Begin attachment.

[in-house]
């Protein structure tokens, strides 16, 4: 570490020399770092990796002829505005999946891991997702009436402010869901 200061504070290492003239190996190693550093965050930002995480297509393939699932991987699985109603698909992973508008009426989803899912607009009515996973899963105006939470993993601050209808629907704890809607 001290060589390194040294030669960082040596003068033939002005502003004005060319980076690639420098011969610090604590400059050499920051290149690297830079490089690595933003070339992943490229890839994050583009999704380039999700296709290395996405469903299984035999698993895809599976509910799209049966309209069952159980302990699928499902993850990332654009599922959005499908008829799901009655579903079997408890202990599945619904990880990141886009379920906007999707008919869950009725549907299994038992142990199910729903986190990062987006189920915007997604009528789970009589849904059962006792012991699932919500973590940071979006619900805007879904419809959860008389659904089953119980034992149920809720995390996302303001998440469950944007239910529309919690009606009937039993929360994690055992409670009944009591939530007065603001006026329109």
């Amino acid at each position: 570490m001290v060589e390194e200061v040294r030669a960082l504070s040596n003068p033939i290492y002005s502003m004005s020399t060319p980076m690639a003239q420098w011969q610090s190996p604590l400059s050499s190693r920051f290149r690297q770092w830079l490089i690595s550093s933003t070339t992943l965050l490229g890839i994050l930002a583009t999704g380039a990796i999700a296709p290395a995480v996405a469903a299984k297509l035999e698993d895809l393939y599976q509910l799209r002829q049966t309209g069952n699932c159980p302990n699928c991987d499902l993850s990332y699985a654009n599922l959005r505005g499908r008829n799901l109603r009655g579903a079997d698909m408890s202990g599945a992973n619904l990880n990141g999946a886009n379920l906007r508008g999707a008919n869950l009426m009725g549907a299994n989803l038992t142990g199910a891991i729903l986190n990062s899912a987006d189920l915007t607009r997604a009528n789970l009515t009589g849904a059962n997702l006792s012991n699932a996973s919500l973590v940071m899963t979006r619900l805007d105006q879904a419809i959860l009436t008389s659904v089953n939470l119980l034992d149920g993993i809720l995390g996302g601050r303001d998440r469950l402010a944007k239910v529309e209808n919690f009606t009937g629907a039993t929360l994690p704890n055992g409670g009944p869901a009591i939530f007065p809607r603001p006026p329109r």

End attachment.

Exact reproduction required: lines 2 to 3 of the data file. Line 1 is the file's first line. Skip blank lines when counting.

């Protein structure tokens, strides 16, 4: 570490020399770092990796002829505005999946891991997702009436402010869901 200061504070290492003239190996190693550093965050930002995480297509393939699932991987699985109603698909992973508008009426989803899912607009009515996973899963105006939470993993601050209808629907704890809607 001290060589390194040294030669960082040596003068033939002005502003004005060319980076690639420098011969610090604590400059050499920051290149690297830079490089690595933003070339992943490229890839994050583009999704380039999700296709290395996405469903299984035999698993895809599976509910799209049966309209069952159980302990699928499902993850990332654009599922959005499908008829799901009655579903079997408890202990599945619904990880990141886009379920906007999707008919869950009725549907299994038992142990199910729903986190990062987006189920915007997604009528789970009589849904059962006792012991699932919500973590940071979006619900805007879904419809959860008389659904089953119980034992149920809720995390996302303001998440469950944007239910529309919690009606009937039993929360994690055992409670009944009591939530007065603001006026329109």
């Amino acid at each position: 570490m001290v060589e390194e200061v040294r030669a960082l504070s040596n003068p033939i290492y002005s502003m004005s020399t060319p980076m690639a003239q420098w011969q610090s190996p604590l400059s050499s190693r920051f290149r690297q770092w830079l490089i690595s550093s933003t070339t992943l965050l490229g890839i994050l930002a583009t999704g380039a990796i999700a296709p290395a995480v996405a469903a299984k297509l035999e698993d895809l393939y599976q509910l799209r002829q049966t309209g069952n699932c159980p302990n699928c991987d499902l993850s990332y699985a654009n599922l959005r505005g499908r008829n799901l109603r009655g579903a079997d698909m408890s202990g599945a992973n619904l990880n990141g999946a886009n379920l906007r508008g999707a008919n869950l009426m009725g549907a299994n989803l038992t142990g199910a891991i729903l986190n990062s899912a987006d189920l915007t607009r997604a009528n789970l009515t009589g849904a059962n997702l006792s012991n699932a996973s919500l973590v940071m899963t979006r619900l805007d105006q879904a419809i959860l009436t008389s659904v089953n939470l119980l034992d149920g993993i809720l995390g996302g601050r303001d998440r469950l402010a944007k239910v529309e209808n919690f009606t009937g629907a039993t929360l994690p704890n055992g409670g009944p869901a009591i939530f007065p809607r603001p006026p329109r």